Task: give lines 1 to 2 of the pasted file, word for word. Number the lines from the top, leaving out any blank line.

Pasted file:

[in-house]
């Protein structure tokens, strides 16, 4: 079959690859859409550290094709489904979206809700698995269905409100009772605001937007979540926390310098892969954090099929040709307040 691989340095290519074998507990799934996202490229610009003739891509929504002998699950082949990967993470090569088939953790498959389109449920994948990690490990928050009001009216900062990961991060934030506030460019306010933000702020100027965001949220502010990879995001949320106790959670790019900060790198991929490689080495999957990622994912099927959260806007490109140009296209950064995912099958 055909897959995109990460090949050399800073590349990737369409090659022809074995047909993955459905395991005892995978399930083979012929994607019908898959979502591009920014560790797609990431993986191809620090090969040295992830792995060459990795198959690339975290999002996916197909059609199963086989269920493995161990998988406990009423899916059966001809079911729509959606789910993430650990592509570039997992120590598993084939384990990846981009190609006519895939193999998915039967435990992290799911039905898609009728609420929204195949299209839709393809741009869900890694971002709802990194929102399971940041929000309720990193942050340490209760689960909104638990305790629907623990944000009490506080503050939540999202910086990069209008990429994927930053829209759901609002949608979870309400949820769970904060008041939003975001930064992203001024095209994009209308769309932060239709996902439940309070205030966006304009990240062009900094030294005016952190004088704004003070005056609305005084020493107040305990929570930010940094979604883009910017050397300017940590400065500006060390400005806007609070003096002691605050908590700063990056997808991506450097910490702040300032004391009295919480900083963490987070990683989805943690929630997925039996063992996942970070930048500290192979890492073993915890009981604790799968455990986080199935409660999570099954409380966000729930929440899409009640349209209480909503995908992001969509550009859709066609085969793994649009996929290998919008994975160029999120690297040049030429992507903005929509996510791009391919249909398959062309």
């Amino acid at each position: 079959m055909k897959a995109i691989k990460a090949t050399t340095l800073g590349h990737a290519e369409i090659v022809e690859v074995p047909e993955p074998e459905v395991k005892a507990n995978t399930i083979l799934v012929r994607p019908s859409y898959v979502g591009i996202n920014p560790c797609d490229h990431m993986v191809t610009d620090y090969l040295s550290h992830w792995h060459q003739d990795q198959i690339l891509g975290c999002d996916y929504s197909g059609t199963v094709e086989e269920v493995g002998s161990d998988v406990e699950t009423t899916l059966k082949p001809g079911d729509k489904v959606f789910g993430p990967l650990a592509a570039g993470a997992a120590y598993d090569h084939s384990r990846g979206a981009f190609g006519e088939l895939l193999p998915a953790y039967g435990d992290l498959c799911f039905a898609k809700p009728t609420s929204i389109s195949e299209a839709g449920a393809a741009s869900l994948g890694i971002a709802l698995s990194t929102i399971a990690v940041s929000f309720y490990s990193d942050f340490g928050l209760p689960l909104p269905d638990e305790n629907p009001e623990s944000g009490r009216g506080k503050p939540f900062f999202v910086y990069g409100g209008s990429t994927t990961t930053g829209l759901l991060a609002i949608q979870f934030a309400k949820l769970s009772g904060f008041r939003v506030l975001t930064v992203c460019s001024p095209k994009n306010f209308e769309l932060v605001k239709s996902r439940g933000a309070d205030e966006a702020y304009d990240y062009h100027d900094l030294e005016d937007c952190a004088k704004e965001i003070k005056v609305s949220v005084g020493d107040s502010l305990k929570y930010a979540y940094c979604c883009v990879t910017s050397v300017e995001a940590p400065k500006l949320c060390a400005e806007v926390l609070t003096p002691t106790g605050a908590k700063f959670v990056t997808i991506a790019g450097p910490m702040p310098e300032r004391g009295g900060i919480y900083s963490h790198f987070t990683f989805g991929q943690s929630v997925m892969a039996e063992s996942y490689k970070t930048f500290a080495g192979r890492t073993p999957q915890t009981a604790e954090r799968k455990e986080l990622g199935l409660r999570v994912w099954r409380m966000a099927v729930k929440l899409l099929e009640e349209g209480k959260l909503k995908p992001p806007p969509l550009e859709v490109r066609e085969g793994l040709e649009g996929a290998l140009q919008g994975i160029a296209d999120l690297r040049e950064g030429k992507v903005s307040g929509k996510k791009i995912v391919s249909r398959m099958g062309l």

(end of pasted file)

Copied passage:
[in-house]
């Protein structure tokens, strides 16, 4: 079959690859859409550290094709489904979206809700698995269905409100009772605001937007979540926390310098892969954090099929040709307040 691989340095290519074998507990799934996202490229610009003739891509929504002998699950082949990967993470090569088939953790498959389109449920994948990690490990928050009001009216900062990961991060934030506030460019306010933000702020100027965001949220502010990879995001949320106790959670790019900060790198991929490689080495999957990622994912099927959260806007490109140009296209950064995912099958 055909897959995109990460090949050399800073590349990737369409090659022809074995047909993955459905395991005892995978399930083979012929994607019908898959979502591009920014560790797609990431993986191809620090090969040295992830792995060459990795198959690339975290999002996916197909059609199963086989269920493995161990998988406990009423899916059966001809079911729509959606789910993430650990592509570039997992120590598993084939384990990846981009190609006519895939193999998915039967435990992290799911039905898609009728609420929204195949299209839709393809741009869900890694971002709802990194929102399971940041929000309720990193942050340490209760689960909104638990305790629907623990944000009490506080503050939540999202910086990069209008990429994927930053829209759901609002949608979870309400949820769970904060008041939003975001930064992203001024095209994009209308769309932060239709996902439940309070205030966006304009990240062009900094030294005016952190004088704004003070005056609305005084020493107040305990929570930010940094979604883009910017050397300017940590400065500006060390400005806007609070003096002691605050908590700063990056997808991506450097910490702040300032004391009295919480900083963490987070990683989805943690929630997925039996063992996942970070930048500290192979890492073993915890009981604790799968455990986080199935409660999570099954409380966000729930929440899409009640349209209480909503995908992001969509550009859709066609085969793994649009996929290998919008994975160029999120690297040049030429992507903005929509996510791009391919249909398959062309």